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Technical bulletins (general)

7 Guidance for vehicle inspectors when checking tyre tread depth

Reference

Land Transport Rule: Tyres and Wheels 2001 has been amended to include new tyre tread depth requirements. These requirements became law on 1 November 2007. They take into account new tyre tread designs and allow for more consistent checking of tread depth during vehicle inspections.

Below is some guidance to help vehicle inspectors measure tyre tread depth to the new requirements for different kinds of tread patterns.

What is the new requirement for tyre tread depth?

The rule now states that a tyre must have a tread pattern depth of at least 1.5mm (excluding any tie-bar or tread depth indicator strip) within all principal grooves that contain moulded tread depth indicators and around the whole circumference of the tyre.

Virtually all tyres have moulded tread-depth indicators. However, a small number of tyres, such as some retreaded or vintage tyres, may not have moulded tread-depth indicators. For these, the NZTA has retained the old requirement of at least 1.5mm tread depth across ¾ of the tread width and around the whole circumference of the tyre.

What are principal grooves and tread depth indicators, and how do I find these?

Principal grooves are the wide grooves in the tyre tread which have the tread-depth indicators located inside them. Any other grooves are secondary grooves which may wear out during the service life of the tyre. Tread-depth indicators (also known as tread wear indicators or TWIs) are the projections within the principal grooves that let you know how far the tread has worn and are usually about 1.6-2.2mm thick. If you find it difficult to find tread-depth indicators, just look along the side wall for a small ‘triangle mark’ or ‘TWI’ mark (see Figure 7-1-1 and Figure 7-1-2).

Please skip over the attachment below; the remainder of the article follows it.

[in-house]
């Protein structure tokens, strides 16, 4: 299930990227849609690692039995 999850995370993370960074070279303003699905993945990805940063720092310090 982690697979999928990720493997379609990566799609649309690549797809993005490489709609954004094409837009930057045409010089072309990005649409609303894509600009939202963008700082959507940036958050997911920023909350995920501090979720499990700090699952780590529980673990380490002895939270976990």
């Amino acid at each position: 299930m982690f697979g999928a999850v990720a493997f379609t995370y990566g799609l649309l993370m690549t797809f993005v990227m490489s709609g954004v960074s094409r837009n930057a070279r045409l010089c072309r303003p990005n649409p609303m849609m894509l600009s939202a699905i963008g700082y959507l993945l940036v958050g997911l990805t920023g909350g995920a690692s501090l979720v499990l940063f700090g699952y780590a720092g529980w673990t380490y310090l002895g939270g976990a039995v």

Where do I measure the tread depth?

The tread depth is measured in the principal grooves that contain the tread-depth indicators. However, there are tread patterns where the principal grooves cover different widths of tyre tread. This means that in order to pass a WoF or CoF some tyres must have 1.5mm tread depth across a greater tread width than other tyres. This is especially the case for tyres that have lateral grooves (those that end at the tyre edges), as shown in Example 1 of Figure 7-1-3. Vehicle inspectors may disregard the outer end of a lateral groove where it normally tapers off over the shoulder. Note that the tread is only that part of the tyre that is in contact with the ground.

Figure 7-1-3 shows different tread patterns with tread-depth indicators (and therefore principal grooves) and the approximate measuring width marked.

Figure 7-1-1. The 'triangle mark' mark

triangle may on tyre 

The marks and tread-depth indicators are usually in about six places around the tyre. It is important that these are not mistaken for any shallow sections that are part of the tread pattern.

 

Figure 7-1-2. The ‘TWI’ mark

twi mark on tyre 

The marks and tread-depth indicators are usually in about six places around the tyre. It is important that these are not mistaken for any shallow sections that are part of the tread pattern.

 

Figure 7-1-3. Examples of tread depth indicators

tread depth indicators